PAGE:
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Author Topic: __inline functions: undefined reference error  (Read 931 times)
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Please help me understand/eliminate this compiler error for an __inline member function for a class...

"In function 'setup':
C:\.../inlinefunction.cpp:10: undefined reference to `myClass::myFunction()'"

This is the code.
Sketch:
Code:
#include "myClass.h"

myClass Instance;

void setup()
{
    Instance.myFunction();
}

void loop()
{
}

myClass.h:
Code:
class myClass
{
  public:
    myClass();
    __inline void myFunction();
};

myClass.cpp
Code:
#include "myClass.h"

myClass::myClass()
{
  // constructor
}

__inline void myClass::myFunction()
{
  // nothing
}

Interestingly, if I push all the code together into the main sketch, it compiles successfully.  Only with the class defined in separate .cpp/.h files does it throw an error.
Alternately, if I maintain the file structure but remove the "__inline" declaration it also compiles successfully.
« Last Edit: January 05, 2010, 11:25:25 pm by mitch_79 » Logged

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Well... if I declare the function in the .h file instead of the .cpp file it works.  But why it works when all text is contained in the same sketch is lost on me.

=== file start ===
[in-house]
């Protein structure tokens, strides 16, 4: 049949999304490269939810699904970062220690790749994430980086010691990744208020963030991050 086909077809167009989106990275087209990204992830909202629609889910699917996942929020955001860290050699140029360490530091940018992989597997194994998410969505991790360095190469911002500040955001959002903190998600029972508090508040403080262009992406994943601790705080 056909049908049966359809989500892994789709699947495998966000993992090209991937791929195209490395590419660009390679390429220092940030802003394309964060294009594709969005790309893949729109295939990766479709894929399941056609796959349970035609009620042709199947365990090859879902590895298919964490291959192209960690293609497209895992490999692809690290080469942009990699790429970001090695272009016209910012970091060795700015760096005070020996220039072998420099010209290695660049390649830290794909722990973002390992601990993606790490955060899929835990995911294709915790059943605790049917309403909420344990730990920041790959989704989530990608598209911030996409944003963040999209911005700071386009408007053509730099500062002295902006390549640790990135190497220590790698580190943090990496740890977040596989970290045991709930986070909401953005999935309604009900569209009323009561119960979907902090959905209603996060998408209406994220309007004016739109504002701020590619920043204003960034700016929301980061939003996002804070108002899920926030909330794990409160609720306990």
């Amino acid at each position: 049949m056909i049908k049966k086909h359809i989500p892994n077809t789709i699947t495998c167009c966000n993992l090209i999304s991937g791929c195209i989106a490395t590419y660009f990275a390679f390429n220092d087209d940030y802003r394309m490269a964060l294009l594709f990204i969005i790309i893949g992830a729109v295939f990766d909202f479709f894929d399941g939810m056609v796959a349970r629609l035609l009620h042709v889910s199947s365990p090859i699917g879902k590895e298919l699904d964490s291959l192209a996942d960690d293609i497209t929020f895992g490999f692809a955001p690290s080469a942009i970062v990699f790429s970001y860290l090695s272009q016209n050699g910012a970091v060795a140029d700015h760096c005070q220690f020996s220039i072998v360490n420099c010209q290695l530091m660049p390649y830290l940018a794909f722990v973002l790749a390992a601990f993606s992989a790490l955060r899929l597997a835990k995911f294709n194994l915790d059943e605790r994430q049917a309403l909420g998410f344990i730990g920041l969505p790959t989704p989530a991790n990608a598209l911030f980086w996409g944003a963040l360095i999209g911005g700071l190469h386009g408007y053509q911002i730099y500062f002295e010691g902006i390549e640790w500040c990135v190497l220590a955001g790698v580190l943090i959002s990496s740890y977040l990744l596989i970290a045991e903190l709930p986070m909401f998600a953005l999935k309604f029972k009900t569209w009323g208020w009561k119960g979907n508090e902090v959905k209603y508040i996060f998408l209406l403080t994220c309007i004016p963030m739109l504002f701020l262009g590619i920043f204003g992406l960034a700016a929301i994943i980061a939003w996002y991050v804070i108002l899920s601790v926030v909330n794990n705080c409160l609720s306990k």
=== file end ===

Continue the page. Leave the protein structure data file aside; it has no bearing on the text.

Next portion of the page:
« Last Edit: January 05, 2010, 11:45:26 pm by mitch_79 » Logged

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For non-inline functions, code is generated for the function when the source file is compiled.  References (calls) to the function are resolved by the linker; it changes stubs in the referencing code to an actual call.

Code for inline functions is generated "on the spot".  Instead of a call, the code is inserted at the point of the call.  In order to insert the code when an inline function is "called", the compiler has to have access to the body of the function.

That isn't very well written so it probably doesn't make much sense.  Hopefully a concrete example will clear up the matter...

Moving the body for myFunction into the header file should resolve the problem...

myClass.h:
Code:
class myClass
{
  public:
    myClass();
    __inline void myFunction();
};
 
__inline void myClass::myFunction()
{
  // nothing
}
« Last Edit: January 06, 2010, 01:23:34 am by bcook » Logged

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That does explain it, and isn't poorly written at all.
Thank you.
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